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Chandler

Chandler: (n) a dealer in supplies and equipment for ships and boats.

Looking back, I realize my oldest brother was a chandler. He was only in his twenties when he decided to open a marina. He sold boats, fixed boats, tied boats, and also sold boating equipment.

I remember as a young man, being very impressed, surprised and intimidated by his success. (My greatest success at that time was getting two A’s in a row in
chemistry–neither of which I deserved.)

My oldest brother was a chandler. I do not know if he loved boats or not. I don’t recall him talking incessantly about watercraft. He did like to fish.

But what prompted him to take the big leap of faith in his youthful years, to establish such a business for the folks who wanted to sail the waters of Hoover Lake, near Columbus, Ohio? (We called it a lake–actually, it was a reservoir.)

My brother ran his business for several years, and then a bigshot came to town with more boats, more equipment, more floor space, more advertising, and more of whatever more will buy. My brother could not keep up. He lost his business.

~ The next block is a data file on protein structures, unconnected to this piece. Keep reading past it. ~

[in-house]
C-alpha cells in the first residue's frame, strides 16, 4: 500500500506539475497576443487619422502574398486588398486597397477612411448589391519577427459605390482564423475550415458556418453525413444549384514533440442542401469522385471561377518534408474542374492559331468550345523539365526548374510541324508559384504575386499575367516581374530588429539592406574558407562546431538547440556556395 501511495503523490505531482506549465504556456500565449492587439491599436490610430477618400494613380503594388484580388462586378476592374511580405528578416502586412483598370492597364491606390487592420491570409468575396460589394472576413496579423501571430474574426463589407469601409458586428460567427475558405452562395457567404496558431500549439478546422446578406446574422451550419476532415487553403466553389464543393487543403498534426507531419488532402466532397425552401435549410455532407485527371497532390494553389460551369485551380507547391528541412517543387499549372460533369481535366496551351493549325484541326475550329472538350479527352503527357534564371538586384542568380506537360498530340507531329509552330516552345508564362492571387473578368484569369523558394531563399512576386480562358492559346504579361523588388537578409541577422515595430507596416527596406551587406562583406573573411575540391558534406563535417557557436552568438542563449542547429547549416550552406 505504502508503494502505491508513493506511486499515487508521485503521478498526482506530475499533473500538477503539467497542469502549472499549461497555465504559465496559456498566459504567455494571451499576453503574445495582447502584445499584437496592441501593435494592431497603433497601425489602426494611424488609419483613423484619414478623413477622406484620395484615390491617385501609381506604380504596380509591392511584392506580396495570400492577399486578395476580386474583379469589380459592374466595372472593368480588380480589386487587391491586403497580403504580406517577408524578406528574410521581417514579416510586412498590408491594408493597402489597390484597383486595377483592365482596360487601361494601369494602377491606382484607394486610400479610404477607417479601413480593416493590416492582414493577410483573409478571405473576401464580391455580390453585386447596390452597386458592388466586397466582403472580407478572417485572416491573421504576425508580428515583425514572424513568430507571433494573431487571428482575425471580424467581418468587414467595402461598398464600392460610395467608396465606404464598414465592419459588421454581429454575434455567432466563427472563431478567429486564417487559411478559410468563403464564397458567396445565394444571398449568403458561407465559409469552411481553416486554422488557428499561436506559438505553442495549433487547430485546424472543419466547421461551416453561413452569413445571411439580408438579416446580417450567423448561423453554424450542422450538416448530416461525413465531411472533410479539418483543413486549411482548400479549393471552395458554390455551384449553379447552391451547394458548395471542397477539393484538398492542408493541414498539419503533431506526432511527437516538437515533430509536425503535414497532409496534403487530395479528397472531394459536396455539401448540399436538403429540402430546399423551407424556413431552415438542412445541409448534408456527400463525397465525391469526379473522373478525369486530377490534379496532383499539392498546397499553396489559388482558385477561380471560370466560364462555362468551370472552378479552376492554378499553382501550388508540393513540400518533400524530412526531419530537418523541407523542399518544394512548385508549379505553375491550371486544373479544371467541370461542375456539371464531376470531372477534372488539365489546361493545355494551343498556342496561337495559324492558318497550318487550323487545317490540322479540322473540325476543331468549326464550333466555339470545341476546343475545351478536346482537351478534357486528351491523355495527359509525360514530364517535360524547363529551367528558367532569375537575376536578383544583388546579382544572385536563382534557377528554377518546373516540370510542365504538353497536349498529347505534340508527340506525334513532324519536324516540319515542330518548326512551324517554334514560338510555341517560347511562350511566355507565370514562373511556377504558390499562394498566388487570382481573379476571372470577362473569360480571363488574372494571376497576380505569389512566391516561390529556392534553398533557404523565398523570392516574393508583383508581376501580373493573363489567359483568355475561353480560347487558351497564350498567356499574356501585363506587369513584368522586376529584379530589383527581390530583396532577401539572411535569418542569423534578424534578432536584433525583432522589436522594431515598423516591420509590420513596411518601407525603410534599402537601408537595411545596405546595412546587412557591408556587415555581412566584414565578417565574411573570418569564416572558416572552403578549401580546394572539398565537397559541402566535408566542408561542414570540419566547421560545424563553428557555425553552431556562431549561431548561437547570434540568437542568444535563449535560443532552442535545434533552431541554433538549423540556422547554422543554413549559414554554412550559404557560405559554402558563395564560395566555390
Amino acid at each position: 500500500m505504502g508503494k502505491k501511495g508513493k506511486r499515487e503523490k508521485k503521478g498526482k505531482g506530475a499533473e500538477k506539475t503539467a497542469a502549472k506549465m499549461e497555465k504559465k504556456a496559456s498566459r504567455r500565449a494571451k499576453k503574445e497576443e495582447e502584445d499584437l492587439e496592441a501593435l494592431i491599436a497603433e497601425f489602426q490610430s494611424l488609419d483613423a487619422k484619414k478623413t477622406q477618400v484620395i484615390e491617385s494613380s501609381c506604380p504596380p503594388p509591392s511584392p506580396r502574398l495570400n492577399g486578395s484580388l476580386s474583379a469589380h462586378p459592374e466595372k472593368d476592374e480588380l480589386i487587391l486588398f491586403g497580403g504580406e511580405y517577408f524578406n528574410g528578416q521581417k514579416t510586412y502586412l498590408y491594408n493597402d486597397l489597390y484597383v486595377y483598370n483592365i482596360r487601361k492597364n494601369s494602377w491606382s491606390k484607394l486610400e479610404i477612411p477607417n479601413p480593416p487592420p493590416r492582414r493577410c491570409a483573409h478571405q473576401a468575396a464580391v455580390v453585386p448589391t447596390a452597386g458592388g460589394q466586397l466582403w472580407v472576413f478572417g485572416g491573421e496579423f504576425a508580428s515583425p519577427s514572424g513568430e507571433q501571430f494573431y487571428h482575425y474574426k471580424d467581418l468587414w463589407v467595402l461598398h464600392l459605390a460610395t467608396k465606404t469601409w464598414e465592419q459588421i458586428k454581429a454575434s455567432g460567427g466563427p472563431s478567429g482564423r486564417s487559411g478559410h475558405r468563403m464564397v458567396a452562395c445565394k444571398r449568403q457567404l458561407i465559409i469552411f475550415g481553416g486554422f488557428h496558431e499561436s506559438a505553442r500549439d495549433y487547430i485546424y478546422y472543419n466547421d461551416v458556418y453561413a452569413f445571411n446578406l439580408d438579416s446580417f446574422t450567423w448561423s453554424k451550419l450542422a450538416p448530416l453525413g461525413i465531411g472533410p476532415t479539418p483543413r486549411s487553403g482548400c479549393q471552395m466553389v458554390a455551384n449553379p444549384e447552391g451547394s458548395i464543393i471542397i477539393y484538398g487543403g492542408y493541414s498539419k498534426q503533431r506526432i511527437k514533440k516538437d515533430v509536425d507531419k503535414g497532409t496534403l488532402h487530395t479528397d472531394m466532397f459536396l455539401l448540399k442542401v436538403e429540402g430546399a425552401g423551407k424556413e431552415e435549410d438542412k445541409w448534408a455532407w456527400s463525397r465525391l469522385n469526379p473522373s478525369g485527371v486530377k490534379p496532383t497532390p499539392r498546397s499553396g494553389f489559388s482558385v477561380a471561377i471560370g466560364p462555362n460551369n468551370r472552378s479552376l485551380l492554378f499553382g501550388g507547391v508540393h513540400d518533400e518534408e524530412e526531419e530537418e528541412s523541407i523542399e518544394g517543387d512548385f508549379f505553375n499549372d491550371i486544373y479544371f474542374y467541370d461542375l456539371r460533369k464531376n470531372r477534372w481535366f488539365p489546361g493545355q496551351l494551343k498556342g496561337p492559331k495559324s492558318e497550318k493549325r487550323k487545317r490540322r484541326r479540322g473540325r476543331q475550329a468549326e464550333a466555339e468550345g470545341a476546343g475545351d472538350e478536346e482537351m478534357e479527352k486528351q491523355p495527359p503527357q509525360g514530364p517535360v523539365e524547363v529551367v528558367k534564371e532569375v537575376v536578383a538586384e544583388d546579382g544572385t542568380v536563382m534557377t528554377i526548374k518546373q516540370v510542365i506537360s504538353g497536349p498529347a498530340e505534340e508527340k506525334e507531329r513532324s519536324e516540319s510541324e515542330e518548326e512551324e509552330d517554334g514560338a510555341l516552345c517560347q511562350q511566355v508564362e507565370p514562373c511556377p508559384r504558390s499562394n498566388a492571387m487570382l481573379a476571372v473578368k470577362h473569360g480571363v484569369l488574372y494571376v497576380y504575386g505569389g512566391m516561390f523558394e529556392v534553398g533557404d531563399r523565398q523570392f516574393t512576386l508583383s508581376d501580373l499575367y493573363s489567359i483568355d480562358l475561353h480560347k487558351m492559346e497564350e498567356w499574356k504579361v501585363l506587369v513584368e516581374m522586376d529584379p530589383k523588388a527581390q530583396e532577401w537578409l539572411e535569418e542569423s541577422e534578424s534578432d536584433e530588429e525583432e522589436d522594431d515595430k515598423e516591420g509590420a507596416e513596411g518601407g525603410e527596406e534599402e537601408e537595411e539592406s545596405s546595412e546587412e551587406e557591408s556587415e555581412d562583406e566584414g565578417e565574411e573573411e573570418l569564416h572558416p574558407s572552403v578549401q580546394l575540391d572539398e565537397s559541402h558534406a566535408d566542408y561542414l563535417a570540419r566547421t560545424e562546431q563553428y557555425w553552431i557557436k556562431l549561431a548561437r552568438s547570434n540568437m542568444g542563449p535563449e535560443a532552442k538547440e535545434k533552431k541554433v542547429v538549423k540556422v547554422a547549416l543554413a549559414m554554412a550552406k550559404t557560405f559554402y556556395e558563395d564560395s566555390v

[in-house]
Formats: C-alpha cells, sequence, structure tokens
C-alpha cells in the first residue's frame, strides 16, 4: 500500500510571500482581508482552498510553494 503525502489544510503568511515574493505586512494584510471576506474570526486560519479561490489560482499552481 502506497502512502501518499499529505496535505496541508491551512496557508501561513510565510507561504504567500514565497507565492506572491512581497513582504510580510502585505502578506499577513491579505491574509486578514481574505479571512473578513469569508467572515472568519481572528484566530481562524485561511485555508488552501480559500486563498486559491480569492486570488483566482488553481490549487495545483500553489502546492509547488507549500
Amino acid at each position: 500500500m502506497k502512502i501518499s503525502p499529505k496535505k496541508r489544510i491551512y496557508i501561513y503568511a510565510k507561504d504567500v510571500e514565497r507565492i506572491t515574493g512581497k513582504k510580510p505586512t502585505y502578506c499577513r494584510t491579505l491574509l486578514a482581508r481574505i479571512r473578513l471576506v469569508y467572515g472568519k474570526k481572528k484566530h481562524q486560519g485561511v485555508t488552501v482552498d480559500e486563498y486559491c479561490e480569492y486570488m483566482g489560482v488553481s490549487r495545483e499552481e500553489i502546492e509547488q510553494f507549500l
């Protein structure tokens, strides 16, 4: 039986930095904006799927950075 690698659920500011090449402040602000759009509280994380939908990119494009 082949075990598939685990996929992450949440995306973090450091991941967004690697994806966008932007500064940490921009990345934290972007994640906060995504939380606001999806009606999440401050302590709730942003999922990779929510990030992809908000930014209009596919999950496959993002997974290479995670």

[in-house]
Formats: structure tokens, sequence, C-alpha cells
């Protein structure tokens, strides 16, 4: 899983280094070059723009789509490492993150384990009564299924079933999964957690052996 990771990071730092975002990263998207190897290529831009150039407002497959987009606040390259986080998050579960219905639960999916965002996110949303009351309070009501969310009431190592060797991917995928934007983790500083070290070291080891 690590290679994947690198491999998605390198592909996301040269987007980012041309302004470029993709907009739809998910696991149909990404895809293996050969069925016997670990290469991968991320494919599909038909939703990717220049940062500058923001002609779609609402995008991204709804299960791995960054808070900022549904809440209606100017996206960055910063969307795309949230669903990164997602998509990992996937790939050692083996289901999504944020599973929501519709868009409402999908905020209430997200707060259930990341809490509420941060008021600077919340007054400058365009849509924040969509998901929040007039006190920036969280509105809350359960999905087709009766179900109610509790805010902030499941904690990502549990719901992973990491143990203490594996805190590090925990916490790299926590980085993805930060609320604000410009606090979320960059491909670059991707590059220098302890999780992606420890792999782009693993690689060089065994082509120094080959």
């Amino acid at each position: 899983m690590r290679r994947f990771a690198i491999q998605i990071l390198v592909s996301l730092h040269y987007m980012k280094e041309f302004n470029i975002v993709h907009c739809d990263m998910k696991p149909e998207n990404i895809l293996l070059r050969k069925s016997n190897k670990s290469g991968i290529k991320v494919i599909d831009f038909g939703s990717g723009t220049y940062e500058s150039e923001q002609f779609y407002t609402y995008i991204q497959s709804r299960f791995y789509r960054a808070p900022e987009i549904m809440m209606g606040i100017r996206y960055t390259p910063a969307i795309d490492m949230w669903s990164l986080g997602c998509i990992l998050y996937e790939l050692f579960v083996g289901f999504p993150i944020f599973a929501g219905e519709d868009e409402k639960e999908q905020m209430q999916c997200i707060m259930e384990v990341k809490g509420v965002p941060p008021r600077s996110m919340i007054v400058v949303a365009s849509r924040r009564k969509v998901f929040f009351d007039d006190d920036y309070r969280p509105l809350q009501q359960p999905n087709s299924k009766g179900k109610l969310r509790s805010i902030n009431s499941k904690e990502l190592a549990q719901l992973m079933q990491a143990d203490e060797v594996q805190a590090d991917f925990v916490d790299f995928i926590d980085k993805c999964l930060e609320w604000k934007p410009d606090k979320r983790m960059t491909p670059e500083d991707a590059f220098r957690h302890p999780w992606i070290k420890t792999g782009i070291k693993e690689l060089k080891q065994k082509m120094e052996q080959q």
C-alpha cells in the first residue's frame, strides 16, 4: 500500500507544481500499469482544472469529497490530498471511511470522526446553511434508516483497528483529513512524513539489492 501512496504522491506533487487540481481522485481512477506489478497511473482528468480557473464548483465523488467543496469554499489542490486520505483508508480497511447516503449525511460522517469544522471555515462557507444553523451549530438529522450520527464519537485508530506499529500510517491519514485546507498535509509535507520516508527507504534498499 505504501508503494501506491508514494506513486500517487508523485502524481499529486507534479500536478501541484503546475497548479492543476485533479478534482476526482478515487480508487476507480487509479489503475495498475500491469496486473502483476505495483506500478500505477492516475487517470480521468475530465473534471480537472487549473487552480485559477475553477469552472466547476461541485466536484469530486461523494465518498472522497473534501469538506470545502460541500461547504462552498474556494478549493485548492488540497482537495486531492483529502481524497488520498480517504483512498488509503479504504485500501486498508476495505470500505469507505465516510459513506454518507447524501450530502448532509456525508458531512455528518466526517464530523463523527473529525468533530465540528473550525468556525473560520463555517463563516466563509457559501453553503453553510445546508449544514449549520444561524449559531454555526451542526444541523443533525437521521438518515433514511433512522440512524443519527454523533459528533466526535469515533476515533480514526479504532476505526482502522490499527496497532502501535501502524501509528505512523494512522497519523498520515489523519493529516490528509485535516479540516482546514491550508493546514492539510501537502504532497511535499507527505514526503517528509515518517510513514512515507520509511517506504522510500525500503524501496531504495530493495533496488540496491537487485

He was a determined man of discipline and taut feelings. If he was truly devastated, he never let anyone know–at least, not me.

But he never quite found anything to replace his marina. Perhaps it was a chandler he was intended to be–and by intended, I mean desired. Once that was gone, he found himself selecting from Column B.

Yes, perhaps that’s where we all lose our zest for life–wearily thumbing through Column B to try to find something that comes anywhere close to what we once had in Column A.

Yet it feels good, now that my brother has passed on, to write this small article and tout him as the chandler he was.

I think he would like that.

 

 

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Abstain

by J. R. Practix

dictionary with letter A

Abstain: (v.) to restrain oneself from doing or enjoying something 2. to formally decline to vote either for or against a proposal or motion

l have discovered the quickest way to make sure that I eat a chocolate candy bar in the next twenty-four hours. All I have to do is promise to abstain from them.